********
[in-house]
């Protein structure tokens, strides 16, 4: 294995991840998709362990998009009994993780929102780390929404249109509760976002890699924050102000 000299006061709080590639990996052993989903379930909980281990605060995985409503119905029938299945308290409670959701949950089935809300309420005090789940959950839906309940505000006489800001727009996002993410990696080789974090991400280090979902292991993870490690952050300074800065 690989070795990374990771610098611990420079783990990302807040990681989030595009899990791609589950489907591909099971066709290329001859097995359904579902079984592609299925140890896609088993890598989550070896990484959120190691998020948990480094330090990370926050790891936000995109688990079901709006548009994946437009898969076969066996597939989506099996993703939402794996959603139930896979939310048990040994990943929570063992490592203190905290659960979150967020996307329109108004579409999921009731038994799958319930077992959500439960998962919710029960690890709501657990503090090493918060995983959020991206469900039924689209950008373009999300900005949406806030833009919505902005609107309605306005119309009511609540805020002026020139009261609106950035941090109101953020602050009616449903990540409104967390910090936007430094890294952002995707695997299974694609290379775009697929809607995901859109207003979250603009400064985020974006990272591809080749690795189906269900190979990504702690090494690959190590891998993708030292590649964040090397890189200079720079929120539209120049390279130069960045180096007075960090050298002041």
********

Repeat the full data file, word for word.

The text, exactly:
[in-house]
């Protein structure tokens, strides 16, 4: 294995991840998709362990998009009994993780929102780390929404249109509760976002890699924050102000 000299006061709080590639990996052993989903379930909980281990605060995985409503119905029938299945308290409670959701949950089935809300309420005090789940959950839906309940505000006489800001727009996002993410990696080789974090991400280090979902292991993870490690952050300074800065 690989070795990374990771610098611990420079783990990302807040990681989030595009899990791609589950489907591909099971066709290329001859097995359904579902079984592609299925140890896609088993890598989550070896990484959120190691998020948990480094330090990370926050790891936000995109688990079901709006548009994946437009898969076969066996597939989506099996993703939402794996959603139930896979939310048990040994990943929570063992490592203190905290659960979150967020996307329109108004579409999921009731038994799958319930077992959500439960998962919710029960690890709501657990503090090493918060995983959020991206469900039924689209950008373009999300900005949406806030833009919505902005609107309605306005119309009511609540805020002026020139009261609106950035941090109101953020602050009616449903990540409104967390910090936007430094890294952002995707695997299974694609290379775009697929809607995901859109207003979250603009400064985020974006990272591809080749690795189906269900190979990504702690090494690959190590891998993708030292590649964040090397890189200079720079929120539209120049390279130069960045180096007075960090050298002041």